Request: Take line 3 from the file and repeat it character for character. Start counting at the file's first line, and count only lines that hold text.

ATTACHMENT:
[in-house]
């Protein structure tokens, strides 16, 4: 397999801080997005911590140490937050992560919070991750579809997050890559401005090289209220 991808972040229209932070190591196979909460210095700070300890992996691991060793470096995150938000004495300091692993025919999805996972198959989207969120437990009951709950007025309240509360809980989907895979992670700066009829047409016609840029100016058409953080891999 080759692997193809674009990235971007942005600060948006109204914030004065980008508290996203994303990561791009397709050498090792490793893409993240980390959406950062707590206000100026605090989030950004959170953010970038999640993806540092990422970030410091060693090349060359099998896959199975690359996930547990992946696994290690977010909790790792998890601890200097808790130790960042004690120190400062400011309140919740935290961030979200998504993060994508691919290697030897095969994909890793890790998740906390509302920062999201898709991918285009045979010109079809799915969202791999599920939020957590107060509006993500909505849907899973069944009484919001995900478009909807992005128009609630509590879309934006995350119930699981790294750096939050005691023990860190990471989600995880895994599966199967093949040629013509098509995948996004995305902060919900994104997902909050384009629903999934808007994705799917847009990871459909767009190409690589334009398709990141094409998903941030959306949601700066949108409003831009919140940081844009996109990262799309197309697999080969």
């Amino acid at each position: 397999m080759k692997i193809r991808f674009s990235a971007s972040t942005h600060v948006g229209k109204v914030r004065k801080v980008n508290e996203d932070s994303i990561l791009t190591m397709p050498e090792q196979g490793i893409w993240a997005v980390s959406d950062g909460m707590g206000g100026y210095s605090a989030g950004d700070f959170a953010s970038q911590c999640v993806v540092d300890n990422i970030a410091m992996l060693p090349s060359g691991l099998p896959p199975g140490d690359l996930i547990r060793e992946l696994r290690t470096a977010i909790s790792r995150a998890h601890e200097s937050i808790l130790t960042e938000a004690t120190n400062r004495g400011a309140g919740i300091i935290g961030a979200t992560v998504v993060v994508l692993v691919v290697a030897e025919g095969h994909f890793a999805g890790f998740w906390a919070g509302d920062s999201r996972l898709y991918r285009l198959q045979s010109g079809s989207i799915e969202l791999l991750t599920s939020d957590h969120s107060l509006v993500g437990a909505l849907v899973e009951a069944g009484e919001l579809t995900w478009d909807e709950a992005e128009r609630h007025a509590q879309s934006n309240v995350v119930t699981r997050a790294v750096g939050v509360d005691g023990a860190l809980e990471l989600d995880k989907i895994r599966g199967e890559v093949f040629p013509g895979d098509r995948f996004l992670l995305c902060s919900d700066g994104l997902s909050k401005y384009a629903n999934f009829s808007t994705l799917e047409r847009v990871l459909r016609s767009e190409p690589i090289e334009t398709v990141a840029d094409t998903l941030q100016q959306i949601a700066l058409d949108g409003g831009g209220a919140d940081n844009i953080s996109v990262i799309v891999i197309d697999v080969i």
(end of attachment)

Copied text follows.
């Amino acid at each position: 397999m080759k692997i193809r991808f674009s990235a971007s972040t942005h600060v948006g229209k109204v914030r004065k801080v980008n508290e996203d932070s994303i990561l791009t190591m397709p050498e090792q196979g490793i893409w993240a997005v980390s959406d950062g909460m707590g206000g100026y210095s605090a989030g950004d700070f959170a953010s970038q911590c999640v993806v540092d300890n990422i970030a410091m992996l060693p090349s060359g691991l099998p896959p199975g140490d690359l996930i547990r060793e992946l696994r290690t470096a977010i909790s790792r995150a998890h601890e200097s937050i808790l130790t960042e938000a004690t120190n400062r004495g400011a309140g919740i300091i935290g961030a979200t992560v998504v993060v994508l692993v691919v290697a030897e025919g095969h994909f890793a999805g890790f998740w906390a919070g509302d920062s999201r996972l898709y991918r285009l198959q045979s010109g079809s989207i799915e969202l791999l991750t599920s939020d957590h969120s107060l509006v993500g437990a909505l849907v899973e009951a069944g009484e919001l579809t995900w478009d909807e709950a992005e128009r609630h007025a509590q879309s934006n309240v995350v119930t699981r997050a790294v750096g939050v509360d005691g023990a860190l809980e990471l989600d995880k989907i895994r599966g199967e890559v093949f040629p013509g895979d098509r995948f996004l992670l995305c902060s919900d700066g994104l997902s909050k401005y384009a629903n999934f009829s808007t994705l799917e047409r847009v990871l459909r016609s767009e190409p690589i090289e334009t398709v990141a840029d094409t998903l941030q100016q959306i949601a700066l058409d949108g409003g831009g209220a919140d940081n844009i953080s996109v990262i799309v891999i197309d697999v080969i």